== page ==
Change afoot at The X Factor?
- 20 August 2010
- From the section Entertainment & Arts
The tears, the tantrums and the tension - it can mean only one thing... The X Factor is back.
The seventh series kicks off this weekend on ITV1 which, frighteningly, means the countdown to the Christmas number one has begun.
The annual talent search always brings some unexpected drama - from JLS causing crowd surges to Calvin Harris's pineapple-fuelled stage invasion.
This year it began before the show even reached the screen, as judge Cheryl Cole was struck down by malaria, causing her to miss several weeks of filming.
But Elaine Bedell, ITV's head of entertainment, says the pop star is now "fighting fit" - but with Dannii Minougue also off on maternity leave, the show had to recruit several guest panellists for the audition stage.
Former Spice Girl Geri Halliwell is up first.
She has previous form, having helped to put together Girls Aloud in 2002's Pop Stars: The Rivals, and will be seen on Saturday night doling out "thoughtful" advice to all the hopefuls.
So keen is she to impart her pearls of wisdom that producers have edited together a comical montage of her talking... and talking... and talking...
The debut show also sees the re-appearance of the Cole / Cowell double-act.
Apparently, Cole wants a girl band to win this year - but she is quick to criticise the first few all-female groups who take to the stage in Scotland and London.
She puts one through, but warns them to "lay off the fake tan". A second trio are sent packing and told to audition for children's TV instead.
Cowell repeatedly asks for Cole to be served a saucer of milk for her catty remarks - before eventually serving one himself.
There will be a few changes this year, most noticeably with Konnie Huq replacing Holly Willoughby on ITV2 spin-off show The Xtra Factor.
The age ranges in some of the categories have changed (over-27s are the new over-25s) and eight acts will now be put through to the judges' house stage, instead of six.
But the cliches of "giving it 100%", "this has always been my dream" and "I promise, I won't let you down" still trip off the tongue of all the hopefuls, who seem to be a bit more savvy about how to get noticed this year.
There are the usual disastrous acts that one cannot help cringing when watching, including 30-year-old single mum Shirlena, who admits she has cobbled together her performance the night before.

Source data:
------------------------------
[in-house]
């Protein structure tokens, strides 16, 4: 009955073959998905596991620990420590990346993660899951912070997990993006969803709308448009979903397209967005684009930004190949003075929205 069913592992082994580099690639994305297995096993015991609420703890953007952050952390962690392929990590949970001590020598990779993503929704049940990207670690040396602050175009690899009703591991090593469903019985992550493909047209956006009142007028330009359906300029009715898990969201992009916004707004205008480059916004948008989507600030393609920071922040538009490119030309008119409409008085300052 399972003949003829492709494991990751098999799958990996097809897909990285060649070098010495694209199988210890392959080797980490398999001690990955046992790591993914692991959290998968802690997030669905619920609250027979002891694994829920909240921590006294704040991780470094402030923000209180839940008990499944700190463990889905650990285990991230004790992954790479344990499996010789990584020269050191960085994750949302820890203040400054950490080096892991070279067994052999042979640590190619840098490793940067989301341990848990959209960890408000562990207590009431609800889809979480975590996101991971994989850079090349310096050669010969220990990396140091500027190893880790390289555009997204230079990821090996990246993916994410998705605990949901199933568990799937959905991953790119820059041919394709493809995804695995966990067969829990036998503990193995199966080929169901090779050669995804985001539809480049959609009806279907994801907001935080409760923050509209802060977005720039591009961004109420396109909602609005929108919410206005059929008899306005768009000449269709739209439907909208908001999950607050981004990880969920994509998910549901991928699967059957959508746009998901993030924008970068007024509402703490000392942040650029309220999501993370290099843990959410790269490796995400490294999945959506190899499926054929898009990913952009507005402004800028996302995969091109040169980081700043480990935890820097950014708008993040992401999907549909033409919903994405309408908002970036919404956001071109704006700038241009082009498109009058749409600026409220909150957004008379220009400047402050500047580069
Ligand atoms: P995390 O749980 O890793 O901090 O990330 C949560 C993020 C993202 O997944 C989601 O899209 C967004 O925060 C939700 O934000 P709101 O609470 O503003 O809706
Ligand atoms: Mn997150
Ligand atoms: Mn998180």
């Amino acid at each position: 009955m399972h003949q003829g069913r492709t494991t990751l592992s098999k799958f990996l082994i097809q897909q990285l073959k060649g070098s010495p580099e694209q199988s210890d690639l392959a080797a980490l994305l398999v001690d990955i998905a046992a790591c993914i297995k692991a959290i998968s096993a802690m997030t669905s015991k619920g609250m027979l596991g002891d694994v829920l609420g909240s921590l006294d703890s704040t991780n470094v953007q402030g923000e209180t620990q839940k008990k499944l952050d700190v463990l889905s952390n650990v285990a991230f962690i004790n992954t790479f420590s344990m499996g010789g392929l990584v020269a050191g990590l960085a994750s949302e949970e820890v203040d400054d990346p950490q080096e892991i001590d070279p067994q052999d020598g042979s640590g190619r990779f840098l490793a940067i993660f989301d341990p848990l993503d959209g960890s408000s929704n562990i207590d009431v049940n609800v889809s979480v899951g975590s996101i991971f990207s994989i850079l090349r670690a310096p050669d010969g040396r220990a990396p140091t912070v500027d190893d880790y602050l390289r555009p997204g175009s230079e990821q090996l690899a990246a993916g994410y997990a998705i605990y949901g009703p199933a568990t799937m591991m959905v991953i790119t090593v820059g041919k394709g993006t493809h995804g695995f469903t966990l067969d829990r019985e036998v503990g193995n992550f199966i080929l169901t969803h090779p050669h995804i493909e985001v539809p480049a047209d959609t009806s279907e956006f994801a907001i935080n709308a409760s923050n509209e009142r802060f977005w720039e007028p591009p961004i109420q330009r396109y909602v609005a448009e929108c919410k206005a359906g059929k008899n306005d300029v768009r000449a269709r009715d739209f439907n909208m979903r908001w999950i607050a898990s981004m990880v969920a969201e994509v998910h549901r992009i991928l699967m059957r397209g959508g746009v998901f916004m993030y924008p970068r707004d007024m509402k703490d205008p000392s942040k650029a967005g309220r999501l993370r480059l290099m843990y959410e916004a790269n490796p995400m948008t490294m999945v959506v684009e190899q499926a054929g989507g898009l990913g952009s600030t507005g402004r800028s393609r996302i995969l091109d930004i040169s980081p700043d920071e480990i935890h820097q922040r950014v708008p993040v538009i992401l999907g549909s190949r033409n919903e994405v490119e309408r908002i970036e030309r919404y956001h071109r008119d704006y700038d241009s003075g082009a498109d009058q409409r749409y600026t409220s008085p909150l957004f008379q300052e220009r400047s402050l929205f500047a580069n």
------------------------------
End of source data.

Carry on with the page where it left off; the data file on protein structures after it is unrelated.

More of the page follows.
Out of tune, shockingly uncoordinated and constantly growling into the microphone, she is certainly memorable.
So is Madonna look-a-like Katie. Her quirky dress sense, based on the queen of pop's style back in the days of Holiday and Like A Virgin, catches the judge' s attention.
A duo called G&S, short for Gay and Straight, prove to be a troublesome combination, pairing an above-average singer with a deluded Elton John wannabe.
And trio Jahm, who liken themselves to the JLS and N-Dubz literally leave the judges speechless.
When they finally find their voices, Cowell calls them the "worst group he's ever heard", Walsh says they sound like "three cats being strangled in an alleyway" and Cole calls them "shocking".
However, lack of talent in some of the group acts does not neccessarily mean that their dreams are over, as twins Jedward, who were mentored by Louis Walsh last year, have started to carve out a career in the music business.
But the singer to look out for is 18-year-old Gamuchirai, who moved to London from Zimbabwe five years ago.
Exceptionally close to her mother, she tells the audience she wants to change the lives of her family and give something back to her mum.
Her unique performance of Walking On Sunshine blows the judges and audience away.
Clips from future episodes also hint at a punch-up, a striptease, and an unlikely altercation between Pixie Lott and Louis Walsh.
But as the show enters its seventh year - and with Cole and Minogue largely absent from the initial stages - can The X Factor still attract audiences?
Radio Times critic David Butcher is certain it will continue to keep people tuned in.
"I'd be astonished if it doesn't do well," he says.
"It is a fantastically well-crafted show and there is an enormous team behind it who make sure that it's seamless.
"At some point one imagines that the show will peak - but I don't think it has happened yet. It's still very much in its prime."